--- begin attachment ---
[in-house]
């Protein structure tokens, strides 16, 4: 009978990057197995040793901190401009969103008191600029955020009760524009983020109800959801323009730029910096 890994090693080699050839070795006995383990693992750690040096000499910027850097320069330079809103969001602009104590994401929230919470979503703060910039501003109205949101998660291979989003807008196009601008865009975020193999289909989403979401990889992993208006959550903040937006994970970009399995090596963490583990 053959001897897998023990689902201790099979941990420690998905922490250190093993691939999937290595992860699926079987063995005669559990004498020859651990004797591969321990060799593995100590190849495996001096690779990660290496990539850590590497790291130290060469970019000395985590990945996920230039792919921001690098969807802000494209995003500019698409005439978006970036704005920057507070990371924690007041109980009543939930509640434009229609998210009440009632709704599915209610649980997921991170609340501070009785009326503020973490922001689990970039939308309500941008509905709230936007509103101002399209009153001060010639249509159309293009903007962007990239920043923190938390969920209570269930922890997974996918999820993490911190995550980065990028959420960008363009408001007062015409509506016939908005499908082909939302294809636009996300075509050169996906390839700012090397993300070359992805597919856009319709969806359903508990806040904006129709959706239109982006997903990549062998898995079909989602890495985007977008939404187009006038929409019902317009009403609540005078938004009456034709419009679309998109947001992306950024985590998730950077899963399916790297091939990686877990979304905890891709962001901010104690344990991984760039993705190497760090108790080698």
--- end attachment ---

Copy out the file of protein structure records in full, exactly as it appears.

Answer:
[in-house]
């Protein structure tokens, strides 16, 4: 009978990057197995040793901190401009969103008191600029955020009760524009983020109800959801323009730029910096 890994090693080699050839070795006995383990693992750690040096000499910027850097320069330079809103969001602009104590994401929230919470979503703060910039501003109205949101998660291979989003807008196009601008865009975020193999289909989403979401990889992993208006959550903040937006994970970009399995090596963490583990 053959001897897998023990689902201790099979941990420690998905922490250190093993691939999937290595992860699926079987063995005669559990004498020859651990004797591969321990060799593995100590190849495996001096690779990660290496990539850590590497790291130290060469970019000395985590990945996920230039792919921001690098969807802000494209995003500019698409005439978006970036704005920057507070990371924690007041109980009543939930509640434009229609998210009440009632709704599915209610649980997921991170609340501070009785009326503020973490922001689990970039939308309500941008509905709230936007509103101002399209009153001060010639249509159309293009903007962007990239920043923190938390969920209570269930922890997974996918999820993490911190995550980065990028959420960008363009408001007062015409509506016939908005499908082909939302294809636009996300075509050169996906390839700012090397993300070359992805597919856009319709969806359903508990806040904006129709959706239109982006997903990549062998898995079909989602890495985007977008939404187009006038929409019902317009009403609540005078938004009456034709419009679309998109947001992306950024985590998730950077899963399916790297091939990686877990979304905890891709962001901010104690344990991984760039993705190497760090108790080698």